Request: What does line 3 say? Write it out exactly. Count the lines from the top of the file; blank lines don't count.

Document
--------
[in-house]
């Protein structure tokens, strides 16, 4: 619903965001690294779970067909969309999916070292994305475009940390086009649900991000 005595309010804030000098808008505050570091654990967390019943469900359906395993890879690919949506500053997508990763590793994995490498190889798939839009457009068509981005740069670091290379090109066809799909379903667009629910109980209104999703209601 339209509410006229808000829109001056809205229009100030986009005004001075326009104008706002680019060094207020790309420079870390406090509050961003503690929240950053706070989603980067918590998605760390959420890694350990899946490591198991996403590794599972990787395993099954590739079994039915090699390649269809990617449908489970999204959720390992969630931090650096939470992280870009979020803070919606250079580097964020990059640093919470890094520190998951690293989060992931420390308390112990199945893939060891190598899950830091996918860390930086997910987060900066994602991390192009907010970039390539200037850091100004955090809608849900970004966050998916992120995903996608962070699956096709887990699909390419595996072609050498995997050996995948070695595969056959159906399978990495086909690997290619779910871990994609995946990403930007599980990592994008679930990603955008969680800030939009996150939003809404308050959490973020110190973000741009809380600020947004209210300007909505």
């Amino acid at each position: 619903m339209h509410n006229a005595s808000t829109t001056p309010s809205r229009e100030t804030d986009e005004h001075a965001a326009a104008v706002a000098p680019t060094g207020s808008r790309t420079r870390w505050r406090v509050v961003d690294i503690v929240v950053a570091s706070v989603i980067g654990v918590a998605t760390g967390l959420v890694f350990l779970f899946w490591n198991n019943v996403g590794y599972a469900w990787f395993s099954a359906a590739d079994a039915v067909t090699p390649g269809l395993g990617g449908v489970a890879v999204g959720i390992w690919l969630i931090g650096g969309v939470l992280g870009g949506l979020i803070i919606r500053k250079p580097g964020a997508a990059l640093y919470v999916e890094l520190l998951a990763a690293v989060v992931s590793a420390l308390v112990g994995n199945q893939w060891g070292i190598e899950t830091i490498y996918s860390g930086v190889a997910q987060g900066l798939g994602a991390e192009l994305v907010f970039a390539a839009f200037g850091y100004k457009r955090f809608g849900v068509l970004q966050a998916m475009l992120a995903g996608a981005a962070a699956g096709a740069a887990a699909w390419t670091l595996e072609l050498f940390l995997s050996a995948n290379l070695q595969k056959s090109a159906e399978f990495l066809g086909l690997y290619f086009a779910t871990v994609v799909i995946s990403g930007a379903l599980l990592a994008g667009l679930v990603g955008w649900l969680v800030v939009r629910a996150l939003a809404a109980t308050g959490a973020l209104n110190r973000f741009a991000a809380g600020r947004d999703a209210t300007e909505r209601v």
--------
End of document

């Amino acid at each position: 619903m339209h509410n006229a005595s808000t829109t001056p309010s809205r229009e100030t804030d986009e005004h001075a965001a326009a104008v706002a000098p680019t060094g207020s808008r790309t420079r870390w505050r406090v509050v961003d690294i503690v929240v950053a570091s706070v989603i980067g654990v918590a998605t760390g967390l959420v890694f350990l779970f899946w490591n198991n019943v996403g590794y599972a469900w990787f395993s099954a359906a590739d079994a039915v067909t090699p390649g269809l395993g990617g449908v489970a890879v999204g959720i390992w690919l969630i931090g650096g969309v939470l992280g870009g949506l979020i803070i919606r500053k250079p580097g964020a997508a990059l640093y919470v999916e890094l520190l998951a990763a690293v989060v992931s590793a420390l308390v112990g994995n199945q893939w060891g070292i190598e899950t830091i490498y996918s860390g930086v190889a997910q987060g900066l798939g994602a991390e192009l994305v907010f970039a390539a839009f200037g850091y100004k457009r955090f809608g849900v068509l970004q966050a998916m475009l992120a995903g996608a981005a962070a699956g096709a740069a887990a699909w390419t670091l595996e072609l050498f940390l995997s050996a995948n290379l070695q595969k056959s090109a159906e399978f990495l066809g086909l690997y290619f086009a779910t871990v994609v799909i995946s990403g930007a379903l599980l990592a994008g667009l679930v990603g955008w649900l969680v800030v939009r629910a996150l939003a809404a109980t308050g959490a973020l209104n110190r973000f741009a991000a809380g600020r947004d999703a209210t300007e909505r209601v």